VW lifts profit targets as it outlines battery production plans


Volkswagen raised its long-term profit targets, as the German company set out plans for battery factories designed to eclipse Tesla as the world’s largest electric car manufacturer.

The group on Tuesday lifted its target for operating profits in 2025 — when it aims to become the market leader in electric vehicles — to between 8 and 9 per cent of revenues from 7 per cent to 8 per cent. The difference equates to at least €2bn in increased earnings per year.

In its first strategy update since late last year, VW —which is home to the Audi, Porsche and Seat brands — forecast that profit margins for electric vehicles would be on a par with those of combustion engine models, “within the next two to three years”, largely due to higher taxes and regulatory pressures.

The announcement comes a day before the EU is set to unveil a wide-ranging set of climate policies, including a sharpening of CO2 vehicle emissions targets, and a possible ban on sales of new petrol and diesel cars from 2035.

VW last week revealed it had booked €11bn in operating profits for the first half of the year, as the economic rebound from the pandemic offset the global shortage in auto semiconductors. The figure surpasses the group’s total earnings for 2020, a year blighted by the coronavirus crisis, and its earnings in the same period in 2019.

As rivals spend heavily to prepare for the end of the internal combustion engine, VW is investing €35bn on developing electric vehicles. Over the past few months, the group rolled out its first two dedicated zero-emissions cars, the ID.3 and ID.4.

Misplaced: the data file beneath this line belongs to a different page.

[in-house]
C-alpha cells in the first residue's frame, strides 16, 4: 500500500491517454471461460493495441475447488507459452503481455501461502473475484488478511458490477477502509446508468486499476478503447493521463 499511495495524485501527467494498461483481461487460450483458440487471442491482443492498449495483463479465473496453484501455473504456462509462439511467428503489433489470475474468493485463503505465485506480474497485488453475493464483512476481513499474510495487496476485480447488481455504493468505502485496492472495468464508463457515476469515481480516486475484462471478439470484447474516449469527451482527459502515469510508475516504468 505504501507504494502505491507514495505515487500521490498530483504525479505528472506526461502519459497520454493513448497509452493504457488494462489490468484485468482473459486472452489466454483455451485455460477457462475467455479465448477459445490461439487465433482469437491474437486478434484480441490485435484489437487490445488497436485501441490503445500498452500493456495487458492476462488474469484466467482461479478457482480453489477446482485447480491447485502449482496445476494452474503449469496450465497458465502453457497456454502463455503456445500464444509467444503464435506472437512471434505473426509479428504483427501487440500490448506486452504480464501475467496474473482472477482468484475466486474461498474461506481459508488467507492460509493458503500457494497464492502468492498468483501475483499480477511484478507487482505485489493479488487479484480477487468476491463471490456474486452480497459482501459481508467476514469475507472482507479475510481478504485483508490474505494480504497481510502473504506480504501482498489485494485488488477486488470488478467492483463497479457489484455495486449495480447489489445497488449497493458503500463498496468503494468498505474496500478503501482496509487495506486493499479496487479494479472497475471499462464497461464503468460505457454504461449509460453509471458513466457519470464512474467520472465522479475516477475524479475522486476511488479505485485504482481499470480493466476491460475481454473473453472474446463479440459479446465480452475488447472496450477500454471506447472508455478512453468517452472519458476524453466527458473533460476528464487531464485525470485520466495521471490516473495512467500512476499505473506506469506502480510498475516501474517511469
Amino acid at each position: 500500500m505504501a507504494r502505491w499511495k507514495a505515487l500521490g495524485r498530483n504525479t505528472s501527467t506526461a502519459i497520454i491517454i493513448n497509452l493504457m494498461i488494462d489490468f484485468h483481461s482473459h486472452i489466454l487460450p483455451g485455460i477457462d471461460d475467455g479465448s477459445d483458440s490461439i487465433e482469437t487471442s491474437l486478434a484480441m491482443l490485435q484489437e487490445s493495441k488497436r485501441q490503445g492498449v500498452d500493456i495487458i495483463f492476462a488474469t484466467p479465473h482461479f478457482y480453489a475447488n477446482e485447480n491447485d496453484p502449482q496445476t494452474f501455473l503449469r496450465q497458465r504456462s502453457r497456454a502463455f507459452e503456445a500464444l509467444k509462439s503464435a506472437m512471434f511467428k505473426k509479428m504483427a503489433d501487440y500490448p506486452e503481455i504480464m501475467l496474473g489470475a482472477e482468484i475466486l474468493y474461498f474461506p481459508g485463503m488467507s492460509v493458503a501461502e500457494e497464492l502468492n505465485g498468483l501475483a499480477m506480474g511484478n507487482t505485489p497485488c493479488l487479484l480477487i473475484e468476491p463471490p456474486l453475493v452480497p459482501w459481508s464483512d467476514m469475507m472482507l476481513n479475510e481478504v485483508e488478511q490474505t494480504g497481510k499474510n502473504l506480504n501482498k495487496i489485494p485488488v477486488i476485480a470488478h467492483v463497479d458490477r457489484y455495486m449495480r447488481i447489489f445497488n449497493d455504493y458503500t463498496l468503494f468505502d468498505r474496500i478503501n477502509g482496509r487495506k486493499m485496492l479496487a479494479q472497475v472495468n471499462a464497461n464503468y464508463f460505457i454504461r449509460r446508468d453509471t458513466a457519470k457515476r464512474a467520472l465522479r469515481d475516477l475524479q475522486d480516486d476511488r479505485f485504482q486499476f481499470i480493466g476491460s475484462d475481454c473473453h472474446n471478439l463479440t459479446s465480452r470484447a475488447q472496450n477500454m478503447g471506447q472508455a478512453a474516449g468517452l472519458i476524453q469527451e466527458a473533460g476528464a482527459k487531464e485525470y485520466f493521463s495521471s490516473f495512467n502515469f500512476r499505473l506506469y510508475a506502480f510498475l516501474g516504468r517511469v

Almost all vehicles sold by VW in the US, Europe and China in 2040 would be battery powered, the carmaker said on Tuesday.

VW also announced plans to build a new gigafactory in Spain with an annual capacity of 40 Gigawatt hours, adding to plants already under construction in Sweden and Germany.

Chief executive Herbert Diess said VW would be “one of the biggest battery users globally”, adding that it would “cover 80 per cent of our electric volume” with its own battery production by 2030.

The group would aim to produce its first “affordable” battery electric vehicle, priced between €20,000 and €25,000, in Germany from 2025. Both decisions would be dependent on state subsidies, VW said.

Alongside the factory in Spain, VW confirmed that the proposed battery plant in Salzgitter, roughly 50km from the group’s Wolfsburg headquarters, would now be built in collaboration with China’s Gotion High-Tech. VW became Gotion’s largest shareholder when its Chinese subsidiary invested €1.1bn last year.

In total, VW plans to build six giga factories in Europe by 2030, with a total capacity of 240 GWh per year. Chief financial officer Arno Antlitz told analysts that the company only plans to pay for one of the factories out of its own pocket, with the rest being financed via partnerships.

The industry as a whole is expected to need at least 30 gigafactories on the continent to meet demand.

Electric rival Tesla is building its own battery plant in Berlin, which founder Elon Musk has said will have a capacity of 100 GWh, potentially rising to between 200 and 250 GWh a year.



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